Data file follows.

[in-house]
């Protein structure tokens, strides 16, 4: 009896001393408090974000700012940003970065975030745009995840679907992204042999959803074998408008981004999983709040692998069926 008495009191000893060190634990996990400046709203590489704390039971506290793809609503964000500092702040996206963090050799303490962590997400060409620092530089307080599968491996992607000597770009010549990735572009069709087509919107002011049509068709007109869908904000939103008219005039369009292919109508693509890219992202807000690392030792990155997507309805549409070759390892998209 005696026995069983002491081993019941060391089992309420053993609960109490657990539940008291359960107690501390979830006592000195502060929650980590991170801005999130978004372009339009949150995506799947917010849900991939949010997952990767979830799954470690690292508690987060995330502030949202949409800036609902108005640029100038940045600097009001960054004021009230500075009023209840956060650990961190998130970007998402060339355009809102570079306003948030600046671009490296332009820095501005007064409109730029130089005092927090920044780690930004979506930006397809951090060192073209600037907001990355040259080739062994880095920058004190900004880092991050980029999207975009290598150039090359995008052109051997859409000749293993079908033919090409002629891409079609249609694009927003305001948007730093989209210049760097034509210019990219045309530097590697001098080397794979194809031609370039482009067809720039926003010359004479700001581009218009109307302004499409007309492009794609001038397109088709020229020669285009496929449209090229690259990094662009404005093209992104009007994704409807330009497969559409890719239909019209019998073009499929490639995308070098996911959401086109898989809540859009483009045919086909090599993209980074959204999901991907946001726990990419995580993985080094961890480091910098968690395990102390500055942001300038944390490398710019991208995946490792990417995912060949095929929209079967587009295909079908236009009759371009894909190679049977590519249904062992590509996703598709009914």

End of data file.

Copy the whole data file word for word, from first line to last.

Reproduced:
[in-house]
């Protein structure tokens, strides 16, 4: 009896001393408090974000700012940003970065975030745009995840679907992204042999959803074998408008981004999983709040692998069926 008495009191000893060190634990996990400046709203590489704390039971506290793809609503964000500092702040996206963090050799303490962590997400060409620092530089307080599968491996992607000597770009010549990735572009069709087509919107002011049509068709007109869908904000939103008219005039369009292919109508693509890219992202807000690392030792990155997507309805549409070759390892998209 005696026995069983002491081993019941060391089992309420053993609960109490657990539940008291359960107690501390979830006592000195502060929650980590991170801005999130978004372009339009949150995506799947917010849900991939949010997952990767979830799954470690690292508690987060995330502030949202949409800036609902108005640029100038940045600097009001960054004021009230500075009023209840956060650990961190998130970007998402060339355009809102570079306003948030600046671009490296332009820095501005007064409109730029130089005092927090920044780690930004979506930006397809951090060192073209600037907001990355040259080739062994880095920058004190900004880092991050980029999207975009290598150039090359995008052109051997859409000749293993079908033919090409002629891409079609249609694009927003305001948007730093989209210049760097034509210019990219045309530097590697001098080397794979194809031609370039482009067809720039926003010359004479700001581009218009109307302004499409007309492009794609001038397109088709020229020669285009496929449209090229690259990094662009404005093209992104009007994704409807330009497969559409890719239909019209019998073009499929490639995308070098996911959401086109898989809540859009483009045919086909090599993209980074959204999901991907946001726990990419995580993985080094961890480091910098968690395990102390500055942001300038944390490398710019991208995946490792990417995912060949095929929209079967587009295909079908236009009759371009894909190679049977590519249904062992590509996703598709009914």